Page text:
MOZAMBIQUE — The aftermath of Tropical Cyclone Freddy has put millions of children in Malawi and Mozambique at risk of a potential increase in cholera cases.

The vulnerability of children is of particular concern, with UNICEF Regional Director for Eastern and Southern Africa, Mohamed M. Malick Fall, emphasizing their susceptibility to crisis and chaos.

The damage caused by the cyclone has resulted in death, destruction of infrastructure, displacement, and hampered access to basic services, further exacerbating the cholera outbreaks in Malawi and Mozambique.

The cyclone has exacerbated the vulnerability of children and families in both countries, which were already struggling with inadequate water, hygiene, health, and sanitation systems.

The flooding and damage caused by the cyclone have led to death, devastation of infrastructure and social services, displacement, and hampered access to health and other basic services.

Malawi and Mozambique were among the countries most affected by the cholera outbreak, which resulted in more than 68,000 cases across 11 countries in the eastern and southern Africa region.

Mozambique has been facing a cholera outbreak since September 2022, with confirmed cases in 35 districts across seven provinces.

Nearly 10,000 cases have been reported as of 18 March 2023, more than tripling case reports since early February.

Mozambique is responding to multiple competing humanitarian crises, with 2 million people in need of aid in the country’s northern region, and nationwide polio vaccination efforts ongoing.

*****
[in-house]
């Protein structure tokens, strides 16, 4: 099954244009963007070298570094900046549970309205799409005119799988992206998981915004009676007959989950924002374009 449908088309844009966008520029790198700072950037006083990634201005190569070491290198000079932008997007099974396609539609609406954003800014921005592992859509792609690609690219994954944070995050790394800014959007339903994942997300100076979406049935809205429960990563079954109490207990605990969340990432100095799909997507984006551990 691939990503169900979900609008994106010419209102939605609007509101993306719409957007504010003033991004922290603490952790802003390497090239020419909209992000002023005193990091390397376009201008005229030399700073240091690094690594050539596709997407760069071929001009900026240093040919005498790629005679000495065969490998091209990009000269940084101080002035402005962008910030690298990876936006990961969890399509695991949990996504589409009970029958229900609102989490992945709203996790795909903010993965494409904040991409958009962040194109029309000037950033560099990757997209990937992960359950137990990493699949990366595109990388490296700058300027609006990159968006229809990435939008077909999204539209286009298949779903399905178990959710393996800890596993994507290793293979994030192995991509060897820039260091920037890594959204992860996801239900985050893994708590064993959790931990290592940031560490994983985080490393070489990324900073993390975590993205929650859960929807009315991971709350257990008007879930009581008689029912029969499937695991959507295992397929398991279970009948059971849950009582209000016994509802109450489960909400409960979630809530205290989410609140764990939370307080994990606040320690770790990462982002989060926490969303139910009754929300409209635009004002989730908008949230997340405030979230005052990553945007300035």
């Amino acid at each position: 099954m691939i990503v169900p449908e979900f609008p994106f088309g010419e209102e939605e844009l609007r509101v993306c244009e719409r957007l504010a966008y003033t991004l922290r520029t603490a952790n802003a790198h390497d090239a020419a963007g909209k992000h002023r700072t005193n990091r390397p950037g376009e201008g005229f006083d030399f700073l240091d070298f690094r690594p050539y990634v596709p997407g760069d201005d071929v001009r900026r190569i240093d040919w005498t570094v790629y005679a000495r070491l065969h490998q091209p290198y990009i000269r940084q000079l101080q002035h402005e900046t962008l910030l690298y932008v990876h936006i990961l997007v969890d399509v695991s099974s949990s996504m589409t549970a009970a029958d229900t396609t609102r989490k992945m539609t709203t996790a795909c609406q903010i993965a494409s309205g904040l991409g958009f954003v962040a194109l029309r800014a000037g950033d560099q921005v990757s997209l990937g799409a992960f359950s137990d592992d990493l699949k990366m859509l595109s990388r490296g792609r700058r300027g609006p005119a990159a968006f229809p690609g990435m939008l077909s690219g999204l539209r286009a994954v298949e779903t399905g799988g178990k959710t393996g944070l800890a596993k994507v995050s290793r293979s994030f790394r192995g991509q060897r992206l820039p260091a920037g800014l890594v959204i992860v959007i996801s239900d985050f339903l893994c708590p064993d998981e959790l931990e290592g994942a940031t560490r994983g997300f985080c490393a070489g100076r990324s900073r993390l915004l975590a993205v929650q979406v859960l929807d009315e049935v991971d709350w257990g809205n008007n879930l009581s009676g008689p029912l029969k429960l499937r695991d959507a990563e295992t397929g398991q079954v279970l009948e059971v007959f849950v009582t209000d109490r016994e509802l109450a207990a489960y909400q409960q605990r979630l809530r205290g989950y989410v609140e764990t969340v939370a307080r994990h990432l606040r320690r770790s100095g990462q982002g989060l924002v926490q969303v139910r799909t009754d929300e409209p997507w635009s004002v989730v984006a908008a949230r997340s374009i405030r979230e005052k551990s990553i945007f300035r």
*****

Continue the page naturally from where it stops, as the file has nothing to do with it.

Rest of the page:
Freddy made landfall twice in Mozambique, first in late February and then on 12 March.

In southern Malawi, the cyclone caused devastating damage to roads, infrastructure, homes, businesses, and health centers, including cholera treatment units and schools in affected areas.

Cholera has already claimed more than 1,660 lives in Malawi. This crisis is compounded by the ongoing annual lean season, during which millions of Malawians are expected to be food insecure.

As the planet warms, Malawi is likely to experience worse climate-induced hazards, such as stronger storms and droughts.

UNICEF estimates that 4.8 million children are in humanitarian need, and by the end of March, almost a quarter of a million children under five years of age are expected to be acutely malnourished, with over 62,000 expected to be severely malnourished.

A severely malnourished child is 11 times more likely to die from cholera than a well-nourished child, so a bout of cholera may be a death sentence for thousands of children in Malawi.

Cholera has been a persistent problem in Malawi since the late 1990s, typically occurring between November and May.

However, the current outbreak has lasted longer than usual and has spread to all 28 districts in the country.

The World Health Organization has reported cholera outbreaks in 22 countries, including Syria and Haiti, but only 37 million doses of vaccine are expected to be available this year.

In October, the WHO had to ration vaccine doses due to limited availability. To address the situation, UNICEF and the WHO have launched a vaccination campaign in earthquake-affected areas in northwest Syria, intending to deliver 1.7 million doses to individuals aged one year and older.

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